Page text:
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Henrik Sedin highlights plans to use new player development role to better prepare Canucks prospects and ease them into the pros

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Photo credit:Bob Frid-USA TODAY Sports
Lachlan Irvine
6 months ago
It comes as no surprise that Henrik and Daniel Sedin want to be hands-on when it comes to building the Vancouver Canucks into a winner.
And during Henrik’s Thursday appearance on Sportsnet 650’s The People’s Show, the former Vancouver captain laid out his ambitions for his new role on the Canucks’ Player Development team.
Henrik and Daniel spent all of last season working in special adviser roles under Jim Benning and his eventual successors Jim Rutherford and Patrik Allvin. During that chaotic span, it’s safe to say the Sedins learned a lot more than they probably expected to.
“We’ve seen a lot so far only being there for a year,” Henrik said with a laugh. “We were part of the first draft class here and free agency, and we just tried to soak up as much as possible up there. [There were] a lot of changes throughout the year as you all know, and I’m just really excited to be working with Patrik and Jim and the new staff.”
The plan from day one seems to be to give the Sedins a feel of every hockey ops department and see where they felt their best long-term fit would be. That place ended up being back on the ice in Player Development, where they’ll be joined by former teammate Mikael Samuelsson and retired NHLer Mike Komisarek.
Henrik feels that being more involved working with younger players on the ice, particularly in Abbotsford with the AHL team, is what he and Daniel will enjoy most. “We spent at least once a week out there for practices and then we watched pretty much all their games,” Henrik said.
“That’s going to be a big part of next year as well, to spend time out there and work with the prospects in Abbotsford helping them reach their potential. If you don’t put in the time and investment into those guys, you will never get the full value out of your draft picks. So drafting a guy is only a small part in getting the best player in them.”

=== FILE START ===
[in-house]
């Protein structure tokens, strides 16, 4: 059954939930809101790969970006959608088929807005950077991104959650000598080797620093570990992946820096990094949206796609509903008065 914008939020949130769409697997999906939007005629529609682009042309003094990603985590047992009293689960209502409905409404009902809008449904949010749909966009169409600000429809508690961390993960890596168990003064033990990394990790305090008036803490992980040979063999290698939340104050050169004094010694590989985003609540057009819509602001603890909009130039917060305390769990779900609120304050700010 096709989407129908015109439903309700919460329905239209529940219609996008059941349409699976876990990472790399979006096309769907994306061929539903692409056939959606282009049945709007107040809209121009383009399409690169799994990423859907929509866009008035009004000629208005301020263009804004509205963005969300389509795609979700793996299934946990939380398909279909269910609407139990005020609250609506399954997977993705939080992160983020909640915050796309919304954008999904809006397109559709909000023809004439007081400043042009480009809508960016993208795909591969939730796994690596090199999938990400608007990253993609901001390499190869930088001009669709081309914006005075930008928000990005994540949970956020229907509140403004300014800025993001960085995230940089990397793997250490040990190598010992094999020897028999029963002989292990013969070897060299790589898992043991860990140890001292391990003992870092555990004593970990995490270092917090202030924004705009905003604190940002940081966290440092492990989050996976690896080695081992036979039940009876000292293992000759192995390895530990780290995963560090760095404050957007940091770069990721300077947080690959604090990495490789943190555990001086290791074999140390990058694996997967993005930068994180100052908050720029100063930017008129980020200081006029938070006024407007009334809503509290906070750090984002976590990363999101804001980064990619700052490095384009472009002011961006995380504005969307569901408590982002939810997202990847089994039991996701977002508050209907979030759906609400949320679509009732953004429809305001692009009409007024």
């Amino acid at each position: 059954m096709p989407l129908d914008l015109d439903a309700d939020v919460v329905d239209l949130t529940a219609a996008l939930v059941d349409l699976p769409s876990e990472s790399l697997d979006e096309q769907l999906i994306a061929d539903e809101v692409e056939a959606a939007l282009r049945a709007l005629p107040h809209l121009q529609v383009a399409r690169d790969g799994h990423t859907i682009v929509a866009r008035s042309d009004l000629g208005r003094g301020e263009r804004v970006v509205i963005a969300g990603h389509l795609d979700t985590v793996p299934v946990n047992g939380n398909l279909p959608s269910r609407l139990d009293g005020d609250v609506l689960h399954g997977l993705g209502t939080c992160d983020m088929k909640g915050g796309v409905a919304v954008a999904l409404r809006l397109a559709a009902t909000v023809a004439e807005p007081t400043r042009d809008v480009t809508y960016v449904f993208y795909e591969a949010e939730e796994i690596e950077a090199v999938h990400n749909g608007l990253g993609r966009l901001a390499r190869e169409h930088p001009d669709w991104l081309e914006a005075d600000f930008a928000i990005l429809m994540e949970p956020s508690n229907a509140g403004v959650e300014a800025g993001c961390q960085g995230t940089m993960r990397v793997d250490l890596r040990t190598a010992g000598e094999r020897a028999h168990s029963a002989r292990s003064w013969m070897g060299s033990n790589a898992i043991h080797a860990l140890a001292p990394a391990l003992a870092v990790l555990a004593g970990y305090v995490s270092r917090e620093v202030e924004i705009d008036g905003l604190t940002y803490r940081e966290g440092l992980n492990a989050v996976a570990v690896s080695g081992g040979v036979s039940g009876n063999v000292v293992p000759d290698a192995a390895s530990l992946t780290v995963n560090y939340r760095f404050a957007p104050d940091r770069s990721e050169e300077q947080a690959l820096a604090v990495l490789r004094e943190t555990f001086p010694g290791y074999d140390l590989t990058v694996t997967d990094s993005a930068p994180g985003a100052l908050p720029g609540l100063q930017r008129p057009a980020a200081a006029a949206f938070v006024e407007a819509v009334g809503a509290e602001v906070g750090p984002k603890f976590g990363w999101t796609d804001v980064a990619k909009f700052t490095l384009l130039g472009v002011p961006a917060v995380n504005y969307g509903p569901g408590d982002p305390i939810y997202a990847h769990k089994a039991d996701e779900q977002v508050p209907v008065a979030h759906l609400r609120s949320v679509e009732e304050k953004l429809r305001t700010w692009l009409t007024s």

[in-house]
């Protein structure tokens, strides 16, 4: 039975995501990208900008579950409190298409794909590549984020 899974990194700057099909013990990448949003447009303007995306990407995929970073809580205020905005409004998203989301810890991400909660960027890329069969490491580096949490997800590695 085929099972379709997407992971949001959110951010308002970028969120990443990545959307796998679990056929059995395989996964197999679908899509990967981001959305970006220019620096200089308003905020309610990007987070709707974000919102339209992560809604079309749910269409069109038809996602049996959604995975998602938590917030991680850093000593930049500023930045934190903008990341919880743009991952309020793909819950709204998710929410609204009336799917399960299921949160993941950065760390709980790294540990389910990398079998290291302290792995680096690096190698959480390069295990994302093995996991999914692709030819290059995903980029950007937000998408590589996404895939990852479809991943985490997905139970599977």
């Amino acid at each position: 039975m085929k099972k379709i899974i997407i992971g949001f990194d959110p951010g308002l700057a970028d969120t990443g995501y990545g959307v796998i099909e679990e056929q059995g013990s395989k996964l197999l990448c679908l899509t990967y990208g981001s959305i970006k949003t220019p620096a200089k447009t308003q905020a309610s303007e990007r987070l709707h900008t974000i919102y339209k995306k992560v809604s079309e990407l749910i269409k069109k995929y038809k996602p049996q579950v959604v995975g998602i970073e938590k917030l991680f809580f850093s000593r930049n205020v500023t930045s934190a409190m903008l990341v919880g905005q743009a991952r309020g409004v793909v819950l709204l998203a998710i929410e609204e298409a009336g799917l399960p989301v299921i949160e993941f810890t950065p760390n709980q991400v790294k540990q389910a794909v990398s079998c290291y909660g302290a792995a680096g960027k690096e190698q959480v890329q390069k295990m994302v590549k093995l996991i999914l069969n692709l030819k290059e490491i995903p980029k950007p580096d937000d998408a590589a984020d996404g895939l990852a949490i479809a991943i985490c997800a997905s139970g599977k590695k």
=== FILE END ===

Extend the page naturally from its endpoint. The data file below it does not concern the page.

And if any players understand the importance of putting in the time with prospects, it’s the Sedins. After being drafted 2nd and 3rd overall respectively in 1999, it still took Daniel and Henrik a few years of NHL seasoning to reach their superstar potential.
But even with that experience under their belt, Henrik knows that today’s top prospects go through an even more high-pressure experience.
“These days if you get drafted high, you’re expected to come in and help right away and be one of the top players on the team so I think it’s tougher in a way too. Because if you’re not that guy who’s gonna come in and you’re not ready to play right away, it’s easier to give up on them,” Henrik said.
While the Canucks’ currently have a small selection of blue-chip prospects for the Sedins to work with, one player they’ll be working closely with in Abbotsford is 2021 second rounder Danila Klimovich. The 19-year-old centre had trouble finding his way onto Trent Cull’s playoff roster due to his defensive struggles and low scoring output, but Henrik feels that more time in the AHL is all he needs.
“I think coming into the AHL at that age, he took some steps for sure last year. And the coaching staff there did a great job every day to talk to him and try to get him to understand what’s different from the game in Europe,” Henrik said.
“There’s things that he needs to work on for sure, but his size and his skill level and the shot and everything, he has that. So there’s just a matter of being patient with him. Let him get to this level at his own pace, and don’t force him up here.”
Henrik’s hope for aiding other young players making the jump from the AHL to the NHL comes down to communicating what’s expected of them. “I think there’s always four or five things that everyone needs to do. It doesn’t matter if you’re playing in Abbotsford or up here,” Henrik said.
“The skill level is what’s going to differentiate if you play on the first line and get power play time, or if you’re on the fourth line, maybe a PK guy; there’s four or five things that everyone needs to do, it doesn’t matter if you’re the highest-paid player or if you make 75 thousand down in Abbotsford, it needs to be expected from everyone. I think we took a lot of pride in that when we played as well and that’s something that you need to have.”
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